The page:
Sunday, September 04, 2005

Justice dies

I cant say as I liked the man, but you had to respect him. And now he's gone.
BushCorp has issued a statement expressing sadness at the death Saturday night of Chief Justice William Rehnquist.
He knew he was going to get to fill the chair anyway, so I suppose there's not too much elation on Pennsylvania St. tonight. Are y'all in America ready for a sea change in court decisions?
John Paul Stevens, Antonin Scalia, Anthony M. Kennedy, David Hackett Souter, Clarence Thomas, Ruth Bader Ginsburg, Stephen G. Breyer. Soon, most likely, John G. Roberts, jr. These people, plus whatever horror BushCo puts in charge of the court (all thinking beings must fear and reject a Scalia Court) will be the future Supreme Court of the United States of America.
These people (or more likely, five of these people, with Stevens, Souter, Ginsburg, and Breyer dissenting) will be making decisions that will change everything.
Soon the country will be humming to the tune of activist judges making decisions that will set the social achievements of this country back (assuming the continued power of the Neo-Cons for even another three years) to pre-Roosevelt days (I'm talking Franklin, but I fear Teddy).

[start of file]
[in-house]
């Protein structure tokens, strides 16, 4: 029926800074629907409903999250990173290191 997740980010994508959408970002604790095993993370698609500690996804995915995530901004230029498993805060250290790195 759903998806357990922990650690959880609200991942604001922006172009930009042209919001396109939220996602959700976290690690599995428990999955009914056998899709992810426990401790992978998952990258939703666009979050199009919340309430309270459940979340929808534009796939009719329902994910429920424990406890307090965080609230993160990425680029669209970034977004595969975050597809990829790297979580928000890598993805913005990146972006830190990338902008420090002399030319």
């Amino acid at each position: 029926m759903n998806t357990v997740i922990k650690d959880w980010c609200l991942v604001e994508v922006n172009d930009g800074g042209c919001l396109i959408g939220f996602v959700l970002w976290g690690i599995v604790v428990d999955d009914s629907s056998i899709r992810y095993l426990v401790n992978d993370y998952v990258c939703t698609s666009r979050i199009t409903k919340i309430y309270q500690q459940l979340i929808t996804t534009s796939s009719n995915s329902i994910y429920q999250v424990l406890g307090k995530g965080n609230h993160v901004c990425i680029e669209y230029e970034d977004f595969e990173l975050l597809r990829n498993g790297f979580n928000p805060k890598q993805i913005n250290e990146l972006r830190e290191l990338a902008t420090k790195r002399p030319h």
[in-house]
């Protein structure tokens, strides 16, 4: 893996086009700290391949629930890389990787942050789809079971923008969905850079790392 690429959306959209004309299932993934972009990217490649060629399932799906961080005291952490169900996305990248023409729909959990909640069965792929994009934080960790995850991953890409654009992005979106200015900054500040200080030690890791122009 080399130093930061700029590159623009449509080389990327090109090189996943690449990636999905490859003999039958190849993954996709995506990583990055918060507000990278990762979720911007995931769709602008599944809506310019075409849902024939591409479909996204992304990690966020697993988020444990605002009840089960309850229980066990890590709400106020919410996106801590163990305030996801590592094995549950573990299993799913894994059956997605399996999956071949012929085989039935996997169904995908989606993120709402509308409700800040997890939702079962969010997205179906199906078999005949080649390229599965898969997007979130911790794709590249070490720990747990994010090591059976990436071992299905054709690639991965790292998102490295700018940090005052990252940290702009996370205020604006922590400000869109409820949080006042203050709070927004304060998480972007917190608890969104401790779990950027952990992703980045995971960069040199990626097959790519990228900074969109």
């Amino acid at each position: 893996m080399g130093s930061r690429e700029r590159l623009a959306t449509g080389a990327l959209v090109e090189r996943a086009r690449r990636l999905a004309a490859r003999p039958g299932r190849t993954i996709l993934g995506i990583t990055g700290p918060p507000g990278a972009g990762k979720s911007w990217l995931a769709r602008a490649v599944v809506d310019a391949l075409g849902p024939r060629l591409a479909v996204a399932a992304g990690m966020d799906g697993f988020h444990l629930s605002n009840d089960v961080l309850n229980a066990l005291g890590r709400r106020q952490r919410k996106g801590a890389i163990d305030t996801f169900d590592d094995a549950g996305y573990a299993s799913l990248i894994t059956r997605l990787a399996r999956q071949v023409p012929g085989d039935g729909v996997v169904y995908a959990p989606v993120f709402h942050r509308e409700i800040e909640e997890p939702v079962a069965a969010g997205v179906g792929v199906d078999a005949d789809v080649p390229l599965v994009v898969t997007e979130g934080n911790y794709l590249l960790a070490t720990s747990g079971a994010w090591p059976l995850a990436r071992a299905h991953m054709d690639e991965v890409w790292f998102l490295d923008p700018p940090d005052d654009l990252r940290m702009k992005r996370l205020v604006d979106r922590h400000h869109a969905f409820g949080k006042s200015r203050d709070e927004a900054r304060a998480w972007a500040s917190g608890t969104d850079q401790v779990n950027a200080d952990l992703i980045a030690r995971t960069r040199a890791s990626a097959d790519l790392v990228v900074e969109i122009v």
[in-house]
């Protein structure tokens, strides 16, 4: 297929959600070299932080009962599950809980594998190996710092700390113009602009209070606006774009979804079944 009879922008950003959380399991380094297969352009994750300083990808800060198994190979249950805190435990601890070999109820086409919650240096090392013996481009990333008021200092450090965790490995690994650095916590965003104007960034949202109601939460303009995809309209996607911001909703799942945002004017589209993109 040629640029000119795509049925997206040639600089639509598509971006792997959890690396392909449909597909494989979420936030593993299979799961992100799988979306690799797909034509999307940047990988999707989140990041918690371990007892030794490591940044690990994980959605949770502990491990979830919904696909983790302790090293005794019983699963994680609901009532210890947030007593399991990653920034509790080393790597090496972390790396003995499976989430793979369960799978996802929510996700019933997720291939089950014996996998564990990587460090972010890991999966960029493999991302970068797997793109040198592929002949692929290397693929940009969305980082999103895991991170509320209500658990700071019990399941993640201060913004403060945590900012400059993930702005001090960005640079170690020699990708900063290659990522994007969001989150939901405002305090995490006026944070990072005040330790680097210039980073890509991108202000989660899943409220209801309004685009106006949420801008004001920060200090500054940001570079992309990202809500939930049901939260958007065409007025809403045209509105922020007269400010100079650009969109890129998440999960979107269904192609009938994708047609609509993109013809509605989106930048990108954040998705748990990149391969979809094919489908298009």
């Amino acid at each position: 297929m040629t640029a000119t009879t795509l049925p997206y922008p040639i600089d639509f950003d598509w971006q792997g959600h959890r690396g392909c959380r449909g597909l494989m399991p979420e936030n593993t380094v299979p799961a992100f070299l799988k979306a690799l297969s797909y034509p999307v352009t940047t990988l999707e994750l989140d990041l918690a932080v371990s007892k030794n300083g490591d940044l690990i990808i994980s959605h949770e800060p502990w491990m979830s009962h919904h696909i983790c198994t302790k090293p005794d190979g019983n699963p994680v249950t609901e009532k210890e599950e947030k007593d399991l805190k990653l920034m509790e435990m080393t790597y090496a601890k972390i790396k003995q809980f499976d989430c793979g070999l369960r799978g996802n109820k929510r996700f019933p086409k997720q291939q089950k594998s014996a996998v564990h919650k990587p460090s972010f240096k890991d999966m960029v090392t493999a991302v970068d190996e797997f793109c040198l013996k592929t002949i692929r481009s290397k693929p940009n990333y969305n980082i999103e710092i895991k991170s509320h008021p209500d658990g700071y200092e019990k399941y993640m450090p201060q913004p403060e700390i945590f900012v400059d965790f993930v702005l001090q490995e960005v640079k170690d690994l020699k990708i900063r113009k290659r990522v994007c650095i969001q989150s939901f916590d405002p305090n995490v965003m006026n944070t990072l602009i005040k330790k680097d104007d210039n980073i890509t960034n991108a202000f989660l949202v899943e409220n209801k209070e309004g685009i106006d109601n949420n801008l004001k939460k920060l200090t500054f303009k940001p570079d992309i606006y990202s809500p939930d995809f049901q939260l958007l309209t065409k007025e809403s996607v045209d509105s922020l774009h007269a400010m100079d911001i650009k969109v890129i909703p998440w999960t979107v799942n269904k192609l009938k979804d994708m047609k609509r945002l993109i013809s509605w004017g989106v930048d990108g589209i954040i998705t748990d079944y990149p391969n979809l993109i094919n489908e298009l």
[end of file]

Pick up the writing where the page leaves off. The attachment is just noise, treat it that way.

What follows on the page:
Maybe I'll let someone from The Nation say it:
The truth is, there is hardly an area of life that will not be affected by the judicial appointments made in the coming years. Will the courts continue to dismantle your right to sue state governments in federal courts? By 5 to 4, the Supreme Court decided that federal protections against age discrimination don't apply to state workers. (More recently it upheld the Americans with Disabilities Act--insofar as it applied to the right of citizens not to have to crawl up the courthouse steps.) On the same states' rights theory, by 5 to 4 it threw out parts of the Violence Against Women Act. The Patriot Act? Immigrants' rights? The environment? Ballot issues, à la Florida? Whom do you want in charge of choosing the men and women who will decide the big questions sure to arise? (from the Nation, October 25, 2004)
(that last line refers to the then-upcoming Presidential election. We all know how that turned out, dont we)
If this doesnt keep you awake at night, then consider this: the man who is about to choose two Supreme Court judges, one of whom will be the leader of that court, is a man who thinks Intelligent Design should be taught in schools! I find myself missing Dan Quayle.
And he's got three more years. THREE MORE YEARS!!!

That's enough for now, I'm too filled with despair to go on.

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